The James Webb Space Telescope has captured the first direct image of a distant exoplanet, a world beyond our Solar System.
Webb has returned several pictures of the exoplanet HIP 65426 b, a gas giant six to twelve times the mass of Jupiter located roughly 385 light years from Earth, using a range of instruments.
The James Webb Space Telescope captured this image of the exoplanet HIP 65426 b. (Nasa)
The findings are part of an ongoing investigation and have not yet been peer-reviewed or published in a scientific journal, but Nasa announced them in a blog post Thursday morning.
“This is a pivotal moment, not only for Webb but also for astronomy in general,” said Sasha Hinkley, associate professor of physics and astronomy at the University of Exeter. She is the principal scientist in an international team studying exoplanets.
HIP 65426 b was discovered in 2017 by the European Southern Observatory’s Very Large Telescope in Chile, which observed the exoplanet in short wavelengths of infrared light because longer wavelengths are blocked by Earth’s atmosphere for ground-based observatories. Because Webb is in space, he has access to more of the infrared spectrum and can see more details in distant planets.
Webb’s images are not the first direct images of exoplanets; the Hubble Space Telescope has captured images of other alien worlds, but it is difficult to do so because the strong brightness of a planet’s neighbouring star can obscure the light from that exoplanet. HIP 65426 b, for example, is 10,000 times fainter than its star.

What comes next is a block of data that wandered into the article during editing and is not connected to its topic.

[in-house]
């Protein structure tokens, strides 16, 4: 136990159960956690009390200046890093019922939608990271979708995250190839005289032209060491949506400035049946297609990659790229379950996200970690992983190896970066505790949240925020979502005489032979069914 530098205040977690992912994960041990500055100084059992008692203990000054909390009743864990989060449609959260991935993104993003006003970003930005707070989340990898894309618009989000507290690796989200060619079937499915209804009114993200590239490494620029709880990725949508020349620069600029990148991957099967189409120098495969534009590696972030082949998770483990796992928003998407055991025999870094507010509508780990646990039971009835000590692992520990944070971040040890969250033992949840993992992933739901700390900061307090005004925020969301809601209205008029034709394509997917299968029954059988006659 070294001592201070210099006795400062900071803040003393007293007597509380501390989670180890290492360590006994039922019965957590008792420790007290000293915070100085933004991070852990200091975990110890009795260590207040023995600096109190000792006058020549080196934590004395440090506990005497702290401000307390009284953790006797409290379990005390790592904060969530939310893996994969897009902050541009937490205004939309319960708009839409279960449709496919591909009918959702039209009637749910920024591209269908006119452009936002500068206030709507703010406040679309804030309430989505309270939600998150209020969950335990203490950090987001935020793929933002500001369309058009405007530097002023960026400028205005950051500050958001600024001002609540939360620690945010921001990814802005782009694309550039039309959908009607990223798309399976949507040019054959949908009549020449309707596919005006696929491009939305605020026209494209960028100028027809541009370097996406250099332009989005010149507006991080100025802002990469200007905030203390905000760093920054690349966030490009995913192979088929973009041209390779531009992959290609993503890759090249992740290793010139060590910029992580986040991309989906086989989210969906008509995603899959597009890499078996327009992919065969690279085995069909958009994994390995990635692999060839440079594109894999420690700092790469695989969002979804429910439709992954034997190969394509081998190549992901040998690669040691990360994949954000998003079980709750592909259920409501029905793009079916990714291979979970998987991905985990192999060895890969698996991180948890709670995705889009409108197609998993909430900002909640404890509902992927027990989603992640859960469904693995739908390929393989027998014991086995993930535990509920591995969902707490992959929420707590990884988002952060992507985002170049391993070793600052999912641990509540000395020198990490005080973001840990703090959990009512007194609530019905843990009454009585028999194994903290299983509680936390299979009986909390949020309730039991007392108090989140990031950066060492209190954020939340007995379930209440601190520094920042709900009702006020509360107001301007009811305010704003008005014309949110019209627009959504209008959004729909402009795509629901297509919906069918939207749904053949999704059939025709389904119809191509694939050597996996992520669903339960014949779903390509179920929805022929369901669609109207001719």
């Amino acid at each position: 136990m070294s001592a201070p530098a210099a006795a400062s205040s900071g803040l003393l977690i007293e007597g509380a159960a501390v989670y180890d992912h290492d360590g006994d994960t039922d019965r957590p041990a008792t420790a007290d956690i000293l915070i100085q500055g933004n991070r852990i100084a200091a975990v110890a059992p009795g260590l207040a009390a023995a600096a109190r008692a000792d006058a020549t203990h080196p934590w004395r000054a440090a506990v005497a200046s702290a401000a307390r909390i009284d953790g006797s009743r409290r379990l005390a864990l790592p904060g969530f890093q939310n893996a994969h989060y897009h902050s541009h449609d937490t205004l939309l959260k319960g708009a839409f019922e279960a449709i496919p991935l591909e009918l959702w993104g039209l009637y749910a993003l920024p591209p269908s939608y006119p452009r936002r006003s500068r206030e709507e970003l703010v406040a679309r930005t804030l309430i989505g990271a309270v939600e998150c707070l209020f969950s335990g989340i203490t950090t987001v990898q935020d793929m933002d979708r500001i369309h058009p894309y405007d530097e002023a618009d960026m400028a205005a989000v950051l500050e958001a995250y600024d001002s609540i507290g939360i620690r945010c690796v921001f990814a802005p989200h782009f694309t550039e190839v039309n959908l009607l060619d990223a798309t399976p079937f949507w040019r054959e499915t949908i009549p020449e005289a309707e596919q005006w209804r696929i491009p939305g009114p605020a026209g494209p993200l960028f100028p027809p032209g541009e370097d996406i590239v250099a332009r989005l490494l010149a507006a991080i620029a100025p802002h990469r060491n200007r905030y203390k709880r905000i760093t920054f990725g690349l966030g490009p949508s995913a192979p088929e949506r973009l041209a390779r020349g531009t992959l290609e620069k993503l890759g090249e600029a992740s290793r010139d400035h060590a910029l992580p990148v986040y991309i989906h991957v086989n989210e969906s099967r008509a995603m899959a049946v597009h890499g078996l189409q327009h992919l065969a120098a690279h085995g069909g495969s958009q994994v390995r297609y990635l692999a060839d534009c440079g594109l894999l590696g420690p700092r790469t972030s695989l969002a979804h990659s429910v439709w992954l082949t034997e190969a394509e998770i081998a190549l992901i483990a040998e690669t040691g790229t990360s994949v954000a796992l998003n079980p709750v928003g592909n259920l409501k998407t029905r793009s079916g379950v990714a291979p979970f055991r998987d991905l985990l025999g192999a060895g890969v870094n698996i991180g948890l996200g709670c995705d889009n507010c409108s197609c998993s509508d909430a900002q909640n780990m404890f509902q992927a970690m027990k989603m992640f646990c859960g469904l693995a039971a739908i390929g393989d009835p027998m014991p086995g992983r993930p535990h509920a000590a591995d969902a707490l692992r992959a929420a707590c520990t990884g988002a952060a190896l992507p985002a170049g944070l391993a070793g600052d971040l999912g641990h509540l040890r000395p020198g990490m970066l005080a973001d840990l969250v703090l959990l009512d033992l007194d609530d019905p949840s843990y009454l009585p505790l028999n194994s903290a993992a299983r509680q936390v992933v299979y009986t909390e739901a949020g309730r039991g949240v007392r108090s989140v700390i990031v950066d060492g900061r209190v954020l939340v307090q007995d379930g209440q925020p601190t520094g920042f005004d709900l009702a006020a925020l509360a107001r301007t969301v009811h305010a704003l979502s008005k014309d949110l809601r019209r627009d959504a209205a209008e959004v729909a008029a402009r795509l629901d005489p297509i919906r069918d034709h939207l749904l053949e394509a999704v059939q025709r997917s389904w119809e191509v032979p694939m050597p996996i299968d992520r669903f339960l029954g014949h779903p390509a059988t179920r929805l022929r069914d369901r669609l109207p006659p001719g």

HIP 65426 b, on the other hand, orbits its star at a distance 100 times greater than the Earth does the Sun, which helped astronomers identify the planet in Webb’s photographs. Webb’s sensors also have coronagraphs, which black out the disc of the distant star to reduce glare and make detecting and focussing on an exoplanet easier.
“It was really impressive how well the Webb coronagraphs worked to suppress the light of the host star,” Dr Hinkley said.
The photographs, captured with different filters and Webb’s Near-infrared camera (Nircam) and Mid-infrared instrument (Miri), are just the beginning of what scientists anticipate will be a long series of exoplanet observations and discoveries made possible by the new space observatory.
The photographs follow a fresh analysis of one of Webb’s earliest sightings, a spectrum of light from the exoplanet Wasp 39b, which confirmed the presence of carbon dioxide in an extraterrestrial world’s atmosphere for the first time.
“I think what’s most exciting is that we’ve only just begun,” University of California, Santa Cruz post doctoral researcher Aarynn Carter, who analyzed the new Webb images of HIP 65426 b, said in a statement. “There are many more images of exoplanets to come that will shape our overall understanding of their physics, chemistry, and formation. We may even discover previously unknown planets, too.”